Coal and the thermal power plant have been, for four decades, the hallmarks of Andorra, a municipality nestled in the heart of Teruel. An immense tower and a half-dismantled structure remind us that mining was the raison d’être of this town of 7,000 inhabitants, whose recent existence has revolved around this industry. But times change. And in a world that is advancing towards an economy and a life away from fossil and polluting sources, coal has forever ceded the baton to clean energies such as photovoltaics, wind power or green hydrogen.
Aware of this new reality, Endesa, through its renewable subsidiary Enel Green Power Spain, has launched an ambitious socio-economic plan that seeks to transform the area and guarantee its future. To do this, it will invest 1,500 million euros that contemplate the creation of 500 permanent jobs in five years around 14 hybrid renewable plants, another two for storage with batteries, a green hydrogen project, a synchronous compensator and an electrolyser factory.
This first fair transition contest in Spain is supported by the Ministry for the Ecological Transition and the Demographic Challenge, and not only contemplates the development of renewables. An essential aspect is the one that has to do with promoting projects of social and environmental benefit, something that Endesa has taken very seriously.
Its intention is to make the most of the resources present in the territory to generate wealth, jobs and provide added value. Through numerous agreements with different entities and local agents, the company hopes to generate around another 6,300 jobs. One of these projects, related to the primary sector, goes hand in hand with Apadrina un Olivo, an NGO born in 2014 in Oliete, just 23 kilometers from Andorra.
Endesa has designed the ‘From the solar garden to the table’ initiative, which seeks the production and sale of oil through the recovery of thousands of abandoned olive trees in mining basins. A tasting shop will be opened, the mill will be expanded and five houses will be conditioned in the area to facilitate the settlement of different families
This association recovers the abandoned olive trees of the town, badly hit by depopulation. Through an annual contribution that comes from its partners, it has not only been able to rescue 10,000 trees. The money also helps to generate local employment with families at risk of exclusion and establish inhabitants, while promoting rural tourism -which contributes to the economic advancement of the place- and protecting the flora and fauna that inhabits and depends on the olive grove. .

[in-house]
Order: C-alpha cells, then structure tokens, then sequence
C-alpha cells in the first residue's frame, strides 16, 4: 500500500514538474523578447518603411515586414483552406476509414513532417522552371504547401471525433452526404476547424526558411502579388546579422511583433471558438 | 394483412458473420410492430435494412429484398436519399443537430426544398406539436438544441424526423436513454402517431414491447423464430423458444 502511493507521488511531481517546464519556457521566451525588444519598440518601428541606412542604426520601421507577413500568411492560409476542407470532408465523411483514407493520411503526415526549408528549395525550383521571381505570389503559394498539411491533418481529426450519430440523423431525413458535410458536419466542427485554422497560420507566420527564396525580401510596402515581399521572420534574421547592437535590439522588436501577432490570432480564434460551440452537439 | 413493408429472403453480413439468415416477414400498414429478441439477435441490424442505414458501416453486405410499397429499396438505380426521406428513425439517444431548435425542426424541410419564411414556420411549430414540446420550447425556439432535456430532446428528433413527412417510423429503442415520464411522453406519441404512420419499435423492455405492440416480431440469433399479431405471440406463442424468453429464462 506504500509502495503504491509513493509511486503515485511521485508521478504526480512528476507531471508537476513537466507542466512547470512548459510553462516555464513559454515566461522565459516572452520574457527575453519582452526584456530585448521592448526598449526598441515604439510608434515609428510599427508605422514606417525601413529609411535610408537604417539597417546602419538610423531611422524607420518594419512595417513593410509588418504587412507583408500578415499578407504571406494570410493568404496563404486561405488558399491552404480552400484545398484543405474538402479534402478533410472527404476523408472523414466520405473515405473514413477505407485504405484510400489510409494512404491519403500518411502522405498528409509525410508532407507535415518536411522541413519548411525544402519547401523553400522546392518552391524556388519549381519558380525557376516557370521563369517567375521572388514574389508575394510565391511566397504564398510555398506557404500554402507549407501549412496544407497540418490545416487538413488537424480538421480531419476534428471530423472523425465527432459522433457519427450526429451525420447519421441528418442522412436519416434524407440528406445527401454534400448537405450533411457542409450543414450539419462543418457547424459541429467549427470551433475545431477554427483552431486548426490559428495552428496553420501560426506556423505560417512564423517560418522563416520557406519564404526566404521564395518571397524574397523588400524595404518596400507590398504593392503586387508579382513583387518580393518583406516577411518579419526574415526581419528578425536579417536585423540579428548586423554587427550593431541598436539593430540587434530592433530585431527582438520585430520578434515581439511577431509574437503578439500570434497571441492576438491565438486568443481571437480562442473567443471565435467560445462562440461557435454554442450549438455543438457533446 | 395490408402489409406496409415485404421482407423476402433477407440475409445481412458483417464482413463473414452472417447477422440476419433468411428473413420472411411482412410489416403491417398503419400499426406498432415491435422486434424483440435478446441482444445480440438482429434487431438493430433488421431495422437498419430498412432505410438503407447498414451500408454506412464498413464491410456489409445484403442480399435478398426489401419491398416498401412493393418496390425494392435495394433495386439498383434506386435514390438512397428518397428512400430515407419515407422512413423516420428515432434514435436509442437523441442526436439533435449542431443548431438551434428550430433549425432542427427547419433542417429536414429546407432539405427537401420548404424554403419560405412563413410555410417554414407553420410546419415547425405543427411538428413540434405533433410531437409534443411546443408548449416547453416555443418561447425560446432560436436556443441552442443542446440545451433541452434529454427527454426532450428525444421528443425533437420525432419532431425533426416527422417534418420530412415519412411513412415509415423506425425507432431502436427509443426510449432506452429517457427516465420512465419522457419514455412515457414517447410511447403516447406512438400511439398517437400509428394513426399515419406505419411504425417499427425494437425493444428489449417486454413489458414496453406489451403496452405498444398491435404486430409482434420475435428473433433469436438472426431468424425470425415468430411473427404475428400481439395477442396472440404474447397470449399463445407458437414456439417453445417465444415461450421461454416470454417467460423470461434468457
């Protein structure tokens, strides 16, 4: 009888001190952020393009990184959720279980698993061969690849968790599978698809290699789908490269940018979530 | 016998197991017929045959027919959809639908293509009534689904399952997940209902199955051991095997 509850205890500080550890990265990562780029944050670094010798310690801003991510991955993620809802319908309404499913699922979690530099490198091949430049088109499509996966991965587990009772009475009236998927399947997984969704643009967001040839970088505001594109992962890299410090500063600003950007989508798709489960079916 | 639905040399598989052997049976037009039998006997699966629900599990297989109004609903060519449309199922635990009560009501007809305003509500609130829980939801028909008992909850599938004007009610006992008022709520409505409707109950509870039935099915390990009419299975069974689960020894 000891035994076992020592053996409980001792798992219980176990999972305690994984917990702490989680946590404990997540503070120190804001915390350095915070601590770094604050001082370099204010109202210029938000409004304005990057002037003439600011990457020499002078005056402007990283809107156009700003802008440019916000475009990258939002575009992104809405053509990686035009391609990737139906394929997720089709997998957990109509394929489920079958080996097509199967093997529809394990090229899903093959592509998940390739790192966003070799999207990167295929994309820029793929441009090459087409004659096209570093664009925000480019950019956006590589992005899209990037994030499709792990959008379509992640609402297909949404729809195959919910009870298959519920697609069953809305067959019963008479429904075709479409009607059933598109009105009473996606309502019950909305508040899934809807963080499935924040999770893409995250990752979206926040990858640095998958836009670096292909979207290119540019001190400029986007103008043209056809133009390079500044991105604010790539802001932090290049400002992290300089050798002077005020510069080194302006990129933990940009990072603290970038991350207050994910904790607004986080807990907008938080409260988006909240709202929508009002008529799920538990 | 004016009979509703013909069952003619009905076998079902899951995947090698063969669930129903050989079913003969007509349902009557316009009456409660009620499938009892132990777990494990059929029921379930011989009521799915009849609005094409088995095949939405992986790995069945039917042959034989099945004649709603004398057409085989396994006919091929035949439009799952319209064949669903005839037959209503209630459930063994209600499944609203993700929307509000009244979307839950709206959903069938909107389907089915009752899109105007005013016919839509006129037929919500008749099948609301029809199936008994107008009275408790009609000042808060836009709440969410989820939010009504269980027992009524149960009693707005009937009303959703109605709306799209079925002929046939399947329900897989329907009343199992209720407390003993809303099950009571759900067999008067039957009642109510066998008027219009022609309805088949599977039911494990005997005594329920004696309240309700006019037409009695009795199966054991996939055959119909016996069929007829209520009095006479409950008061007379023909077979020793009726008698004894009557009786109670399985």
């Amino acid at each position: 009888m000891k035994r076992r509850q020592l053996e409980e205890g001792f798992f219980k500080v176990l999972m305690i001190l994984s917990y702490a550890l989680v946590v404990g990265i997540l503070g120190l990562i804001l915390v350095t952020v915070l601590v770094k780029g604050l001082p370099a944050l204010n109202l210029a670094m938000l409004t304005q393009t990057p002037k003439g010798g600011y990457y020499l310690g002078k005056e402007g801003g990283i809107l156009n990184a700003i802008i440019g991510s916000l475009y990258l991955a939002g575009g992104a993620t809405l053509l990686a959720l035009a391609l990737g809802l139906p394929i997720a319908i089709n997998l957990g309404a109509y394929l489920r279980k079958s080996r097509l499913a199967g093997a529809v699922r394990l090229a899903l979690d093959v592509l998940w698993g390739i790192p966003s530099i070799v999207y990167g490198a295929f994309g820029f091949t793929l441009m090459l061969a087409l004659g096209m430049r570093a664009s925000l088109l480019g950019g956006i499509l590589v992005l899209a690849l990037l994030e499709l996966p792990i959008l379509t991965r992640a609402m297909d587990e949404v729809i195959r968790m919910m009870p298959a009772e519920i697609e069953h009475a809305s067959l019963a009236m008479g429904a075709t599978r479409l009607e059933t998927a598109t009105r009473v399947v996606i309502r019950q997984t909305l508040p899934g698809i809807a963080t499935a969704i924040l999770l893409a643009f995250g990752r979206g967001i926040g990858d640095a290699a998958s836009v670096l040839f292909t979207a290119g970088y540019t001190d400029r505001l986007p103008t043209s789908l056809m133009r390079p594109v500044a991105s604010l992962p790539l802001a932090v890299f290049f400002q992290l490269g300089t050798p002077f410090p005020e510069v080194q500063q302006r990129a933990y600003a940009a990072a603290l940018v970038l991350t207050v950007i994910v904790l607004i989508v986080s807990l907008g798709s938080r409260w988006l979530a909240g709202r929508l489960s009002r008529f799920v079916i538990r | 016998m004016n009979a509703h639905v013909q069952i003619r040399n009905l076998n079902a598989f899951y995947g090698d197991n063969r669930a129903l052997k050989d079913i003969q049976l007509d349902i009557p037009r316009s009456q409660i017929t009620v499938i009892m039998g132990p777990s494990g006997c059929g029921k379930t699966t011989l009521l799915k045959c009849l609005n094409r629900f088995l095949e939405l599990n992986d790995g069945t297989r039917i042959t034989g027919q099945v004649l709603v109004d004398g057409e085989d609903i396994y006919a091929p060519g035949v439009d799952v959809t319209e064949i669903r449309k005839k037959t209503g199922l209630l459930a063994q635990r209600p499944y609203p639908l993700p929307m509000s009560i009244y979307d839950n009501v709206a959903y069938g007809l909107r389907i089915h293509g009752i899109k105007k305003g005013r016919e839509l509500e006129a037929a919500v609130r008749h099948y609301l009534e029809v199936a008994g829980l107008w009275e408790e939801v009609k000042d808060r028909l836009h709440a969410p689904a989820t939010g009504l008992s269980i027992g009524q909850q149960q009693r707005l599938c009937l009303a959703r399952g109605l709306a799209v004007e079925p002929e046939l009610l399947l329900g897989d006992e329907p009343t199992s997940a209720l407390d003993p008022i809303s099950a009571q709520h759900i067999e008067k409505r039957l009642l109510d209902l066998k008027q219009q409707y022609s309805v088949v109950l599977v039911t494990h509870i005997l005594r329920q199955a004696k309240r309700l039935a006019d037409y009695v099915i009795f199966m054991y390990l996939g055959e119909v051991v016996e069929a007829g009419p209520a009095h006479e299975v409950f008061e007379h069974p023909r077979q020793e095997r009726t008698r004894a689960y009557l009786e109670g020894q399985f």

Now, thanks to the support they will receive from Endesa, the promoters of this initiative, so committed to the region’s sustainability, dream of going further. “The goal is to be able to recover 50,000 olive trees in the next few years,” admits José Alfredo Martín, one of the co-founders of Apadrina un olivo. For this, Endesa has designed the initiative From the solar garden to the table, which seeks the production and sale of oil through the recovery of these thousands of abandoned trees in the mining basins. The project includes the elaboration of canned vegetables from rehabilitated orchards with the oil produced in the traditional style in the mill.
The traditional solar farms of Apadrina un Olivo will be located in the municipalities of Híjar, Calanda, Oliete, Andorra, Alacón and Samper de Calanda. A tasting shop will also be opened, the mill will be expanded and five houses will be conditioned in the area to facilitate the settlement of different families.
These actions will generate almost a hundred jobs, with different degrees of temporary employment, so that not only employment will be created in rural areas, but a sector that was in decline will be reactivated. The intention is to replicate this model in Portugal, where Endesa will implement a future plan for the area around the Pego thermal power plant.
“If in nine years we have been able to generate all this impact, we dream that with this important arrival of resources we can leave an even stronger mark on the territory and that our idea serves as an example of economic activation in rural areas,” adds Martín .
Support for workers with disabilities
In addition to the recovery of these olive groves, Endesa will also protect the 150 olive trees that are in the vicinity of the Andorra plant. To do this, it will collaborate with Atadi, a non-profit association that works with people with disabilities in the province of Teruel.